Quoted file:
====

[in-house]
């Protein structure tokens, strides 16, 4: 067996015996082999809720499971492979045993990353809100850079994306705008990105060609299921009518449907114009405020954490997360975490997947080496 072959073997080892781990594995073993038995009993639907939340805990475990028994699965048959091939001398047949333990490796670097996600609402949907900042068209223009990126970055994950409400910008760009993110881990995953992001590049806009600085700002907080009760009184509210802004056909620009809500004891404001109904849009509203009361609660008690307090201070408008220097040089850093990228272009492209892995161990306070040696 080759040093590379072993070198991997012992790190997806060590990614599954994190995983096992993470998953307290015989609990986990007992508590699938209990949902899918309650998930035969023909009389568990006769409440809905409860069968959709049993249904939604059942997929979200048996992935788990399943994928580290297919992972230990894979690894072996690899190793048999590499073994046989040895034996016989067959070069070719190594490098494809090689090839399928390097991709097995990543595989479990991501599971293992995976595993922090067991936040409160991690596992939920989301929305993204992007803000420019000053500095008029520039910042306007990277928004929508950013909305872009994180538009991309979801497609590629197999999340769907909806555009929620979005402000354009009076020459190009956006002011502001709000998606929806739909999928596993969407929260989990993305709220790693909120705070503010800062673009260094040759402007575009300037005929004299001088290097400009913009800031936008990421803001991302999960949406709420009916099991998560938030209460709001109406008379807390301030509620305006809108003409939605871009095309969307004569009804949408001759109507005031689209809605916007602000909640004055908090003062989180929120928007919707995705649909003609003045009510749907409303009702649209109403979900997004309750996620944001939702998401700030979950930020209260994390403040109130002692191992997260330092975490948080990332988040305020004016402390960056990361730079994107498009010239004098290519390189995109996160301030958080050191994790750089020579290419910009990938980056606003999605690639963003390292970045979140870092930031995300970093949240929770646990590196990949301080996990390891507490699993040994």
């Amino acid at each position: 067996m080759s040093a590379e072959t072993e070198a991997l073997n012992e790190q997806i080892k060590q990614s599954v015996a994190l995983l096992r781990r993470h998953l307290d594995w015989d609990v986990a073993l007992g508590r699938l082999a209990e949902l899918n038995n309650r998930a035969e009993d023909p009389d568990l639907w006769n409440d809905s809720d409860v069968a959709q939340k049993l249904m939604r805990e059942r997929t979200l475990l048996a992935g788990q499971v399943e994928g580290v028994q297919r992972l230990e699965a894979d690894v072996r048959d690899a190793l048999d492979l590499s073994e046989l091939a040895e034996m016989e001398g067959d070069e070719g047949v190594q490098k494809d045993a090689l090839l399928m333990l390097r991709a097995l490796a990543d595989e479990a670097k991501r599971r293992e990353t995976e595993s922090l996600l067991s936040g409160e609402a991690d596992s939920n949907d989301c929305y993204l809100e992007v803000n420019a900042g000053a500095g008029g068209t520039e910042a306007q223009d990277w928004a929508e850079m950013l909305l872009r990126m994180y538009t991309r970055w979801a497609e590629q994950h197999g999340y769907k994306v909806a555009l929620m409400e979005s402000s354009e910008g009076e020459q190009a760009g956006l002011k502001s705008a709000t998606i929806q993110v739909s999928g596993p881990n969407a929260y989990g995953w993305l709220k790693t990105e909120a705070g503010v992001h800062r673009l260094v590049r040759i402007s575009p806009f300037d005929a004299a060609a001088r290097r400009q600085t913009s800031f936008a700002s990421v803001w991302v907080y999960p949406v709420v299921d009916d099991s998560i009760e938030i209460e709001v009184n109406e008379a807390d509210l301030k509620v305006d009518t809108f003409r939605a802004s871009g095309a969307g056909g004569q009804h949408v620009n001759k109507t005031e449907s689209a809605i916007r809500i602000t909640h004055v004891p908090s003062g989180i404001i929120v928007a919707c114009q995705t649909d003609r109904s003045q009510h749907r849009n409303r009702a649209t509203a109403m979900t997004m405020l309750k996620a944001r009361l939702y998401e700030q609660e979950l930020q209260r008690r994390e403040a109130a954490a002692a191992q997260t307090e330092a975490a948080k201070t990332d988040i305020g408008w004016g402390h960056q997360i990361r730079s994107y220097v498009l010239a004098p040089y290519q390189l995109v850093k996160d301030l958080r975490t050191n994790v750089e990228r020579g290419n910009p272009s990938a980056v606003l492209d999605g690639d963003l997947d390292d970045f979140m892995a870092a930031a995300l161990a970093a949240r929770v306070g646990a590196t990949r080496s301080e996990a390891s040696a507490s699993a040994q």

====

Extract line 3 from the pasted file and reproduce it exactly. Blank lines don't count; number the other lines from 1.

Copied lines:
């Amino acid at each position: 067996m080759s040093a590379e072959t072993e070198a991997l073997n012992e790190q997806i080892k060590q990614s599954v015996a994190l995983l096992r781990r993470h998953l307290d594995w015989d609990v986990a073993l007992g508590r699938l082999a209990e949902l899918n038995n309650r998930a035969e009993d023909p009389d568990l639907w006769n409440d809905s809720d409860v069968a959709q939340k049993l249904m939604r805990e059942r997929t979200l475990l048996a992935g788990q499971v399943e994928g580290v028994q297919r992972l230990e699965a894979d690894v072996r048959d690899a190793l048999d492979l590499s073994e046989l091939a040895e034996m016989e001398g067959d070069e070719g047949v190594q490098k494809d045993a090689l090839l399928m333990l390097r991709a097995l490796a990543d595989e479990a670097k991501r599971r293992e990353t995976e595993s922090l996600l067991s936040g409160e609402a991690d596992s939920n949907d989301c929305y993204l809100e992007v803000n420019a900042g000053a500095g008029g068209t520039e910042a306007q223009d990277w928004a929508e850079m950013l909305l872009r990126m994180y538009t991309r970055w979801a497609e590629q994950h197999g999340y769907k994306v909806a555009l929620m409400e979005s402000s354009e910008g009076e020459q190009a760009g956006l002011k502001s705008a709000t998606i929806q993110v739909s999928g596993p881990n969407a929260y989990g995953w993305l709220k790693t990105e909120a705070g503010v992001h800062r673009l260094v590049r040759i402007s575009p806009f300037d005929a004299a060609a001088r290097r400009q600085t913009s800031f936008a700002s990421v803001w991302v907080y999960p949406v709420v299921d009916d099991s998560i009760e938030i209460e709001v009184n109406e008379a807390d509210l301030k509620v305006d009518t809108f003409r939605a802004s871009g095309a969307g056909g004569q009804h949408v620009n001759k109507t005031e449907s689209a809605i916007r809500i602000t909640h004055v004891p908090s003062g989180i404001i929120v928007a919707c114009q995705t649909d003609r109904s003045q009510h749907r849009n409303r009702a649209t509203a109403m979900t997004m405020l309750k996620a944001r009361l939702y998401e700030q609660e979950l930020q209260r008690r994390e403040a109130a954490a002692a191992q997260t307090e330092a975490a948080k201070t990332d988040i305020g408008w004016g402390h960056q997360i990361r730079s994107y220097v498009l010239a004098p040089y290519q390189l995109v850093k996160d301030l958080r975490t050191n994790v750089e990228r020579g290419n910009p272009s990938a980056v606003l492209d999605g690639d963003l997947d390292d970045f979140m892995a870092a930031a995300l161990a970093a949240r929770v306070g646990a590196t990949r080496s301080e996990a390891s040696a507490s699993a040994q």